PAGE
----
An examination of Civil War soldiers’ attitudes on race and slavery.

Manning (History, Georgetown Univ.) bases her study, originally her Ph.D. thesis at Harvard, on soldiers’ letters home, regimental newspapers and similar documentary evidence, much of it unpublished—and liberally quoted by the author. These materials confirm that even those who were neither slaveholders nor former slaves identified slavery as the main cause of the war. This is especially important in considering southern soldiers’ justifications for fighting a conflict in which few had any personal economic stake. For the Confederate soldier in the ranks, Manning argues, slavery was the validation of white manhood, even for non-slaveholders. As a result, soldiers on both sides firmly believed that the Union cause was ultimately the end of slavery—well before Lincoln committed the U.S. to that policy. Union soldiers moving into slaveholding areas got their first look at the reality of slavery early in the war, and many were radicalized by it. The northerners were appalled that many slaves were obviously the progeny of their owners—who nonetheless treated them as little better than barnyard animals. The degrading treatment of slave women and disrespect for the family was a disgrace in their eyes. As for the southerners, not even the failure of the Confederate government to provide for soldiers’ families at home outweighed importance of preserving slavery. Northern victories at Gettysburg and Vicksburg became divine vindications of the Union’s goals, especially among black soldiers, whose willingness to fight hard gave white Union soldiers—most of whom still harbored racial prejudice—the experience of working for a common goal with blacks. A final blow to Confederate troops’ morale was a proposal in late 1864, endorsed by Lee himself, to permit slaves to serve in the army as a last-ditch effort to counter the Union pressure.

Convincing and eloquent.

Pub Date: April 4, 2007

ISBN: 0-307-26482-3

Page Count: 352

Publisher: Knopf

Review Posted Online: May 20, 2010

Kirkus Reviews Issue: Jan. 1, 2007

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The author's youthfulness helps to assure the inevitable comparison with the Anne Frank diary although over and above the...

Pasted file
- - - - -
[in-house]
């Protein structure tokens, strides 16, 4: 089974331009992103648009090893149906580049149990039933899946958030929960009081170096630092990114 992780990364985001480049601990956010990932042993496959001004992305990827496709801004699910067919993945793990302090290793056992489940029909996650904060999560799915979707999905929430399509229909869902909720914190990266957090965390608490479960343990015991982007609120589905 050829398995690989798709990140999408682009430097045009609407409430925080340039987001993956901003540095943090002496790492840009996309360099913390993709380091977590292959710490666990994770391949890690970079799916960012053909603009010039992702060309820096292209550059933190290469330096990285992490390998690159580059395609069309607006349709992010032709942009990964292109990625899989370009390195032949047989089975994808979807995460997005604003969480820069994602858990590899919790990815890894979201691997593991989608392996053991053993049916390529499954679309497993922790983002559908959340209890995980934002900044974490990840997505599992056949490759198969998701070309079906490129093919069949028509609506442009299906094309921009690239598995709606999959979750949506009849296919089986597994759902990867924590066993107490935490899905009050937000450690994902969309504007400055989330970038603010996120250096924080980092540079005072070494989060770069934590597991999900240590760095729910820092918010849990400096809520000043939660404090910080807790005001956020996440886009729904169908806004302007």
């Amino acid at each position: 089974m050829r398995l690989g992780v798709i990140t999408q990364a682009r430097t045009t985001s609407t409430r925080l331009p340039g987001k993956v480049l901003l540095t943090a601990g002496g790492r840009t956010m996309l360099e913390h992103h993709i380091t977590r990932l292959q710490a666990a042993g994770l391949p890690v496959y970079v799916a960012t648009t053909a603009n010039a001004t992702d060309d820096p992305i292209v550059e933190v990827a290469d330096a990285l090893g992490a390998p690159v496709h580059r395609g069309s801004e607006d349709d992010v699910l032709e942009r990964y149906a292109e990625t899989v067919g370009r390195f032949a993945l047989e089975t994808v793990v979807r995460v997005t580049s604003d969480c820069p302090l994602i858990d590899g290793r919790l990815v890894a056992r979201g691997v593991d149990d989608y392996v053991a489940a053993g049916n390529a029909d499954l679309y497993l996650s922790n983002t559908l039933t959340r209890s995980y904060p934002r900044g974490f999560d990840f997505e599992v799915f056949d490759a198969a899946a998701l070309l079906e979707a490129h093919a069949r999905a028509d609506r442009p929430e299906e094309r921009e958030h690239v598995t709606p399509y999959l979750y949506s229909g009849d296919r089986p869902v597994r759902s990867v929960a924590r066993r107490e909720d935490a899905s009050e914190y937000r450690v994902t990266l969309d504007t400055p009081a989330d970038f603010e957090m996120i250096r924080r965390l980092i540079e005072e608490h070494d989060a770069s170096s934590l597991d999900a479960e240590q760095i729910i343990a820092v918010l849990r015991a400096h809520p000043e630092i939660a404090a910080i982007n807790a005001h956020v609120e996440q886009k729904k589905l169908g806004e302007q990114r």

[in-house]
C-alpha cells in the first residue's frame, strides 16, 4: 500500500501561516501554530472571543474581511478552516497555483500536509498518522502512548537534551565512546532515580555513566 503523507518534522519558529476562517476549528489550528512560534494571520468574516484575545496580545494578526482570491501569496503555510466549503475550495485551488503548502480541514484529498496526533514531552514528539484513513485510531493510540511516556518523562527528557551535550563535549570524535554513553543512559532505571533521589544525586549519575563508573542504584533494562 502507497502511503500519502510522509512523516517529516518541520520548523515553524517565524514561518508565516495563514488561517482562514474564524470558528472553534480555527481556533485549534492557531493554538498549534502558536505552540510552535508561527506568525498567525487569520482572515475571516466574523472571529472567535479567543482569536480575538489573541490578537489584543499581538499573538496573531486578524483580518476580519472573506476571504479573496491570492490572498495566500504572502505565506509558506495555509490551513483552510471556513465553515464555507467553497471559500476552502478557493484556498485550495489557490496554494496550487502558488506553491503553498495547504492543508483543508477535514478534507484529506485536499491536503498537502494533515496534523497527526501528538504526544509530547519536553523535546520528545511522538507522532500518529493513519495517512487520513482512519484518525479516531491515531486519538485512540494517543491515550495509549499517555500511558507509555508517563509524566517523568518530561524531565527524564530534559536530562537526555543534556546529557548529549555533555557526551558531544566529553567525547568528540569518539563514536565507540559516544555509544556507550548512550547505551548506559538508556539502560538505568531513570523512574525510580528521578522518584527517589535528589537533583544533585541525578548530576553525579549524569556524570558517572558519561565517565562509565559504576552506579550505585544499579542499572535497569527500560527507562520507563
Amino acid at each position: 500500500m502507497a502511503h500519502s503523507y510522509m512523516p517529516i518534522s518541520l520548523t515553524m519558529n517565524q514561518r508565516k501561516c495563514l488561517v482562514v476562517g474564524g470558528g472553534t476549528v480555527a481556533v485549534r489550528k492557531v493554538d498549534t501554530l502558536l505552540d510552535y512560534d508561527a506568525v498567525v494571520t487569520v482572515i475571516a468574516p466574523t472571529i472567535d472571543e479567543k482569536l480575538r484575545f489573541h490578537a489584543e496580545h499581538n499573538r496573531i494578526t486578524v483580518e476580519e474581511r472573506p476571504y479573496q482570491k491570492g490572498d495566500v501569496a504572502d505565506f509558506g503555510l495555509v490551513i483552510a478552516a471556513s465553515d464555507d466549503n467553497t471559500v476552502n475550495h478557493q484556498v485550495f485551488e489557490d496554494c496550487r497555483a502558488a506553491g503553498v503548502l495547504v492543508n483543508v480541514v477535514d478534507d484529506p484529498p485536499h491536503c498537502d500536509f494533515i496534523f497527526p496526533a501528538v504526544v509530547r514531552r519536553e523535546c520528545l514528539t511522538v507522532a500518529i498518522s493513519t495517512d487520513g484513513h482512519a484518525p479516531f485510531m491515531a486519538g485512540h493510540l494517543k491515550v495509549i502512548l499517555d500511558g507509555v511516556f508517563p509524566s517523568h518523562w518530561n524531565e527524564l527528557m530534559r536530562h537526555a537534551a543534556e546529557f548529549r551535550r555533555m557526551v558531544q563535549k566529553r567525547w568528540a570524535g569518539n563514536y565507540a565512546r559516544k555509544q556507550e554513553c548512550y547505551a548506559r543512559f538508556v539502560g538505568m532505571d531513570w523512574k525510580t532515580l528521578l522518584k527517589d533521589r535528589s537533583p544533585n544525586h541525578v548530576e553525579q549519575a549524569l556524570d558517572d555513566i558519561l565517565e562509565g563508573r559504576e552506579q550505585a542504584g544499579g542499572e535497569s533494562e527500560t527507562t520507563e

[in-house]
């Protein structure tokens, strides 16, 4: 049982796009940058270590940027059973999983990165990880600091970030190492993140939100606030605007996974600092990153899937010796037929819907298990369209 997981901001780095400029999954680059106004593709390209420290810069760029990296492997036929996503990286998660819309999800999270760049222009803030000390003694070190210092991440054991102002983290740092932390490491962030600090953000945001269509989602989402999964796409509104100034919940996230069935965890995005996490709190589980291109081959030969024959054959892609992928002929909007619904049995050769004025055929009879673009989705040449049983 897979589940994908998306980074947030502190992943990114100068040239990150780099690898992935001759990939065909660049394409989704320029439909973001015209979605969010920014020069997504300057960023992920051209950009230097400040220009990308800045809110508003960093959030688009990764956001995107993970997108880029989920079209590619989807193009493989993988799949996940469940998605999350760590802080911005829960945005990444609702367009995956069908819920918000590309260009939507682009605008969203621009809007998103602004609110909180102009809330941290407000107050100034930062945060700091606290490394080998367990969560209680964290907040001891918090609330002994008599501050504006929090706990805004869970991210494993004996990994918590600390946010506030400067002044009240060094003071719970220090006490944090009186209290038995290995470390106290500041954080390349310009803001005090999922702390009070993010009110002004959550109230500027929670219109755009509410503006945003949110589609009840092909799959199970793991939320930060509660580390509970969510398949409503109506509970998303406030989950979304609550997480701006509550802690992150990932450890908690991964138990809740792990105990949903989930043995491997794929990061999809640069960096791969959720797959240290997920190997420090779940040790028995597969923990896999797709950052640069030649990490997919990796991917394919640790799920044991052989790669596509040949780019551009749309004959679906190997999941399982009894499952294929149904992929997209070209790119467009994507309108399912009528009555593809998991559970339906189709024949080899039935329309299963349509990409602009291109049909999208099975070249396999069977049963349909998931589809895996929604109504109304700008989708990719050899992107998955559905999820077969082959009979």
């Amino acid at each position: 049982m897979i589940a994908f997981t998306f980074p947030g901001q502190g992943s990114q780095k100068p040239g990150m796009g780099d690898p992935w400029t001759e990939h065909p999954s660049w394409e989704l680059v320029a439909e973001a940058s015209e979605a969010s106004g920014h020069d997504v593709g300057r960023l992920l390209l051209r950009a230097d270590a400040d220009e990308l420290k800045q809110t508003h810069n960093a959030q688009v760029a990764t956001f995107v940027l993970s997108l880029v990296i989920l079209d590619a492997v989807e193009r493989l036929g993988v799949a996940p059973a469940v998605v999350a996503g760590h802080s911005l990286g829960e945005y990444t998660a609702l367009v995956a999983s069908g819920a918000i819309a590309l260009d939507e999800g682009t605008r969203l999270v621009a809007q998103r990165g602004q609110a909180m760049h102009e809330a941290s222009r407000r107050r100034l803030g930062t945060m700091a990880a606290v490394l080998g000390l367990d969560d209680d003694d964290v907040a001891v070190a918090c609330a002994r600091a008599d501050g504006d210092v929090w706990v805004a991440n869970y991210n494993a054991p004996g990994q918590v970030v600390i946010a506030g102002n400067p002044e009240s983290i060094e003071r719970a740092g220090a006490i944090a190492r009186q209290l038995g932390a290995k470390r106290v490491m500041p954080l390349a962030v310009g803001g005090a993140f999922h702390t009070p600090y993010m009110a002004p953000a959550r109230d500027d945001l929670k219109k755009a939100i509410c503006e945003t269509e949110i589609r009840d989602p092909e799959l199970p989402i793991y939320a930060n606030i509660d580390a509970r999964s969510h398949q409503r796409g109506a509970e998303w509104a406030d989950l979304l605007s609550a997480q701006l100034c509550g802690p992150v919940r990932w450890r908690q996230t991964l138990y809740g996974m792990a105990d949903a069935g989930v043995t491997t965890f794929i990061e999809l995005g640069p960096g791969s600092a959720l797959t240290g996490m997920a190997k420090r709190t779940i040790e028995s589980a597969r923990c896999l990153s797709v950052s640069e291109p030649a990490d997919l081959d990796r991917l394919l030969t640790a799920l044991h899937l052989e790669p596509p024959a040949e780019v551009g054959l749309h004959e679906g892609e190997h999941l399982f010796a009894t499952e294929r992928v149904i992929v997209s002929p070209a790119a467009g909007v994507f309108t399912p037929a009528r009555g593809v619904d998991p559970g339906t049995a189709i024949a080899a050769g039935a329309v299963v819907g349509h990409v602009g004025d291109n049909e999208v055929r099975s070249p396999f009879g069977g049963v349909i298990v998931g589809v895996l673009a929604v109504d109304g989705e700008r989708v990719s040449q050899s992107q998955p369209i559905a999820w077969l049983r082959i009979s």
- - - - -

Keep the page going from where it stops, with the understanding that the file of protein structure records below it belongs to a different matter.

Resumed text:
Elie Wiesel spent his early years in a small Transylvanian town as one of four children. 

He was the only one of the family to survive what Francois Maurois, in his introduction, calls the "human holocaust" of the persecution of the Jews, which began with the restrictions, the singularization of the yellow star, the enclosure within the ghetto, and went on to the mass deportations to the ovens of Auschwitz and Buchenwald. There are unforgettable and horrifying scenes here in this spare and sombre memoir of this experience of the hanging of a child, of his first farewell with his father who leaves him an inheritance of a knife and a spoon, and of his last goodbye at Buchenwald his father's corpse is already cold let alone the long months of survival under unconscionable conditions. 

The author's youthfulness helps to assure the inevitable comparison with the Anne Frank diary although over and above the sphere of suffering shared, and in this case extended to the death march itself, there is no spiritual or emotional legacy here to offset any reader reluctance.

Pub Date: Jan. 16, 2006

ISBN: 0374500010

Page Count: 120

Publisher: Hill & Wang

Review Posted Online: Oct. 7, 2011

Kirkus Reviews Issue: Jan. 15, 2006

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For Howard Zinn, long-time civil rights and anti-war activist, history and ideology have a lot in common. Since he thinks that everything is in someone's interest, the historian—Zinn posits—has to figure out whose interests he or she is defining/defending/reconstructing (hence one of his previous books, The Politics of History). Zinn has no doubts about where he stands in this "people's history": "it is a history disrespectful of governments and respectful of people's movements of resistance." So what we get here, instead of the usual survey of wars, presidents, and institutions, is a survey of the usual rebellions, strikes, and protest movements. Zinn starts out by depicting the arrival of Columbus in North America from the standpoint of the Indians (which amounts to their standpoint as constructed from the observations of the Europeans); and, after easily establishing the cultural disharmony that ensued, he goes on to the importation of slaves into the colonies. Add the laborers and indentured servants that followed, plus women and later immigrants, and you have Zinn's amorphous constituency. To hear Zinn tell it, all anyone did in America at any time was to oppress or be oppressed; and so he obscures as much as his hated mainstream historical foes do—only in Zinn's case there is that absurd presumption that virtually everything that came to pass was the work of ruling-class planning: this amounts to one great indictment for conspiracy. Despite surface similarities, this is not a social history, since we get no sense of the fabric of life. Instead of negating the one-sided histories he detests, Zinn has merely reversed the image; the distortion remains.

Pub Date: Jan. 1, 1979

ISBN: 0061965588

Page Count: 772

Publisher: Harper & Row

Review Posted Online: May 26, 2012

Kirkus Reviews Issue: Jan. 1, 1979

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